Merrick Garland is outmaneuvered because he has outmaneuvered himself. The facts were uncomplicated, and the law was clear. The attorney general had the goods on Donald Trump after the August search and seizure of unauthorized documents at Mar-a-Lago, the former president’s Florida home and resort. As soon as the ultra-conservative Eleventh Circuit Court of Appeals unanimously affirmed the Justice Department’s search warrant on December 1, Garland could have indicted the former president. The feds had the documents and solid evidence that Trump had thumbed his nose at efforts to get him to return them. Garland knew the volume of documents at Trump’s residence and the classification level. There was no arguing with the obstruction of justice attempted by Trump and his attorneys.
But Garland also knew what we didn’t: A few weeks earlier, Joe Biden’s lawyers had uncovered a file of government documents, some of them classified, at the Washington office Biden had used for his work with the Penn Biden Center, the think tank he founded after he served as vice president. Even if the attorney general had allowed for the possibility that Biden might have more government documents elsewhere, Garland could easily have distinguished the two cases and moved forward with a Trump prosecution. The cases were not comparable because of the scale of the documents that Trump moved from the White House to Mar-a-Lago, and the corrupt conduct Trump engaged in when asked to return them. Contrast that with the paucity of documents in Biden’s possession and his cooperation with investigators. To confirm our suspicions that he wears suspenders and a belt, Garland appointed the U.S. attorney in Chicago, John Lausch, a Trump appointee, to review the Biden matter.
Shifting to the Trump burner, Garland was itching to shed the case, so he dithered until November 18, appointing a special counsel to “oversee” what he referred to euphemistically as the “ongoing investigation involving classified documents and other presidential records, as well as the possible obstruction of that investigation, referenced and described in court filings submitted in a pending matter in the Southern District of Florida.” Garland declared that Trump’s entry into the 2024 presidential race compelled the appointment of a special counsel. Jack Smith, the former chief prosecutor at The Hague, was put in charge of investigating the events of January 6, and the Mar-a-Lago documents. Pretty full plate there.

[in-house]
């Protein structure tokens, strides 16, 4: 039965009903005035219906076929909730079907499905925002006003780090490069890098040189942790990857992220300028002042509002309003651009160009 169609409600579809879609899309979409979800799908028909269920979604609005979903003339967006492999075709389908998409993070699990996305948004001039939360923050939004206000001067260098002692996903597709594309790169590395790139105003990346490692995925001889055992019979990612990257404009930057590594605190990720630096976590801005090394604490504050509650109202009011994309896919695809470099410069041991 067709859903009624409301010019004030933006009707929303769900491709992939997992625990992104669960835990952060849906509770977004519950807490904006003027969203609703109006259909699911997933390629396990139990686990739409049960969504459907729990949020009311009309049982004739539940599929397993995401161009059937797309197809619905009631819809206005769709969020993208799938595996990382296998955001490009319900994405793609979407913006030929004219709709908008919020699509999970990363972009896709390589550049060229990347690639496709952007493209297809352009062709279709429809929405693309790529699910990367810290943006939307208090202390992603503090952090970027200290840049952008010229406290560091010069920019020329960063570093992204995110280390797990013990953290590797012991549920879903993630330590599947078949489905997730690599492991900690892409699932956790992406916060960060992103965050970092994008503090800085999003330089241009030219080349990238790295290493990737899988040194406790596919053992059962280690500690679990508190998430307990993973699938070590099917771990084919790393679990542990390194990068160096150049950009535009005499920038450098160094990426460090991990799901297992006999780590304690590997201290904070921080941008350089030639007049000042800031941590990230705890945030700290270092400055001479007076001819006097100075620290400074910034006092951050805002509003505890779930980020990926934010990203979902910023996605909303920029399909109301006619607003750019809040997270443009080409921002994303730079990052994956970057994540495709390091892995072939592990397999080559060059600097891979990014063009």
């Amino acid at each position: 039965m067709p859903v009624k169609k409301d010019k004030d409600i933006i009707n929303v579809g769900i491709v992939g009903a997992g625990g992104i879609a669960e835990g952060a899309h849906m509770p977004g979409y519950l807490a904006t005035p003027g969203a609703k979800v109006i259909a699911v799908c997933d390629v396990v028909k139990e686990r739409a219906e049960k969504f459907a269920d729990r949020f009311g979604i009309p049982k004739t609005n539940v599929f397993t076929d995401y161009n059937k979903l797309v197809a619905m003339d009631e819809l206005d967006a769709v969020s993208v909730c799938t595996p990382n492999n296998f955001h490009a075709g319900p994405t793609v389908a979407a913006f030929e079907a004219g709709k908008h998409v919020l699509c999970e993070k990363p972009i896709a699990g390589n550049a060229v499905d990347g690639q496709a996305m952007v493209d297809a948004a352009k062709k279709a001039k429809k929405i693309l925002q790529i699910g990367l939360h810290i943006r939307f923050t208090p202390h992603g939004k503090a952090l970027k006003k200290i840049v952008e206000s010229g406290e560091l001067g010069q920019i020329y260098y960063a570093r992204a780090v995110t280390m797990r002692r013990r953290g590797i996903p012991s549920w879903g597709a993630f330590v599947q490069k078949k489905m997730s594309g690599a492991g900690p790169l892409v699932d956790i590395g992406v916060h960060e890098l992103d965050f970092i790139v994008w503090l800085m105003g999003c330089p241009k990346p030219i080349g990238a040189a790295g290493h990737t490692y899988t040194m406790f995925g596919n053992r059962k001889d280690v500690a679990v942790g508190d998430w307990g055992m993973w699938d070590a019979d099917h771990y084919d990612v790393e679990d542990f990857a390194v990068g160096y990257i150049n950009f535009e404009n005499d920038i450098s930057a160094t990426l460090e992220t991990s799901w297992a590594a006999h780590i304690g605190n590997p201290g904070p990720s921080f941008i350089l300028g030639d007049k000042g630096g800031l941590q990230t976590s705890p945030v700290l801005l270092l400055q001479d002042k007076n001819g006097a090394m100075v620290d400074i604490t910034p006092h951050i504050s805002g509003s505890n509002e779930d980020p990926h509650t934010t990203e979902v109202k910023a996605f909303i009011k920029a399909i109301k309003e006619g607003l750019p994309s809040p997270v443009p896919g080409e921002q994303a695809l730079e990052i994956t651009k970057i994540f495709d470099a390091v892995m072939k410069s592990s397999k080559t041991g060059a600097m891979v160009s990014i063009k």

The office of special counsel is a creature of Justice Department regulations. “The Attorney General …will appoint a Special Counsel when he or she determines that criminal investigation of a person or matter is warranted.” The special counsel is supposed to have “independent authority to exercise all investigative and prosecutorial functions” of the department and is not subject to the “day-to-day supervision” of anyone in the department, including the attorney general. Garland can only reverse or modify the special counsel’s actions if they are “so inappropriate or unwarranted that [they] should not be pursued.” Bill Barr felt he could apply a lesser standard in overruling Bob Mueller. Still, it is highly unlikely that Garland would interfere with Smith’s charging decisions in these legally and politically laced circumstances.
On November 18, Garland knew that the Biden papers were out there. He should have known that the appointment of a special counsel to oversee the seemingly parallel investigation of the Biden papers would heighten rather than reduce the appearance of unequal treatment if Smith decided to indict Trump on Mar-a-Lago, and the Justice Department chose not to indict Biden.